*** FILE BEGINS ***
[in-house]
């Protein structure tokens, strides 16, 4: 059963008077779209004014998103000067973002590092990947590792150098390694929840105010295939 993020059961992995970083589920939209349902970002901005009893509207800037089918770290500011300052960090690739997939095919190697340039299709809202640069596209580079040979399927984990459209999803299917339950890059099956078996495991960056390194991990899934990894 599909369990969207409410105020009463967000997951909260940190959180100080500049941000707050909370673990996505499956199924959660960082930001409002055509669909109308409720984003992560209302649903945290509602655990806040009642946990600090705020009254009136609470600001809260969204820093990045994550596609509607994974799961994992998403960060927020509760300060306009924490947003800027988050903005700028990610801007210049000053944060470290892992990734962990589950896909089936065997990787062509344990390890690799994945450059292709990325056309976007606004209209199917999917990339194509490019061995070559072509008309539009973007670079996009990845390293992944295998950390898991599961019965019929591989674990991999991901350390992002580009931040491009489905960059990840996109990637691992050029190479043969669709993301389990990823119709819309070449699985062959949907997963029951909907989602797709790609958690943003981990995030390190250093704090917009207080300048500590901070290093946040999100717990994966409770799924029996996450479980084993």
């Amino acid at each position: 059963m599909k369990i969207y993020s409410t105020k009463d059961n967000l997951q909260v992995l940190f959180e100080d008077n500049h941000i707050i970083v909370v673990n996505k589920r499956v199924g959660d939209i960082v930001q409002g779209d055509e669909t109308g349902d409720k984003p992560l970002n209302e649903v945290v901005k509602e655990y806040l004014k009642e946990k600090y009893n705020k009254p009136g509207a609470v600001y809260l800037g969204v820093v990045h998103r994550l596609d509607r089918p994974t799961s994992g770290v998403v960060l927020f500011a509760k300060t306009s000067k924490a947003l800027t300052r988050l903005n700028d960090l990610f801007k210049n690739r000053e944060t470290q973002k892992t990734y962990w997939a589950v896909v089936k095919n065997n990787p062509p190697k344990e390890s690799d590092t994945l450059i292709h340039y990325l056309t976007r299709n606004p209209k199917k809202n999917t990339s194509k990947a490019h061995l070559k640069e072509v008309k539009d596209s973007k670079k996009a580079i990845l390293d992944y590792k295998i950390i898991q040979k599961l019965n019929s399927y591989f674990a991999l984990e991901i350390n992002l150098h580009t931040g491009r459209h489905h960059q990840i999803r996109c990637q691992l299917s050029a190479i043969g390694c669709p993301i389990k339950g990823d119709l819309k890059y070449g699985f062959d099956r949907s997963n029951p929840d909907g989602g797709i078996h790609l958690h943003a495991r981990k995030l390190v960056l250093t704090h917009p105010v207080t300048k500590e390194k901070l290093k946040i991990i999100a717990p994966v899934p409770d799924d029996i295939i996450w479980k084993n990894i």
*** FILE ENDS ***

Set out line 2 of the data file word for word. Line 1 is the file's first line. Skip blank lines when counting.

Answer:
């Protein structure tokens, strides 16, 4: 059963008077779209004014998103000067973002590092990947590792150098390694929840105010295939 993020059961992995970083589920939209349902970002901005009893509207800037089918770290500011300052960090690739997939095919190697340039299709809202640069596209580079040979399927984990459209999803299917339950890059099956078996495991960056390194991990899934990894 599909369990969207409410105020009463967000997951909260940190959180100080500049941000707050909370673990996505499956199924959660960082930001409002055509669909109308409720984003992560209302649903945290509602655990806040009642946990600090705020009254009136609470600001809260969204820093990045994550596609509607994974799961994992998403960060927020509760300060306009924490947003800027988050903005700028990610801007210049000053944060470290892992990734962990589950896909089936065997990787062509344990390890690799994945450059292709990325056309976007606004209209199917999917990339194509490019061995070559072509008309539009973007670079996009990845390293992944295998950390898991599961019965019929591989674990991999991901350390992002580009931040491009489905960059990840996109990637691992050029190479043969669709993301389990990823119709819309070449699985062959949907997963029951909907989602797709790609958690943003981990995030390190250093704090917009207080300048500590901070290093946040999100717990994966409770799924029996996450479980084993």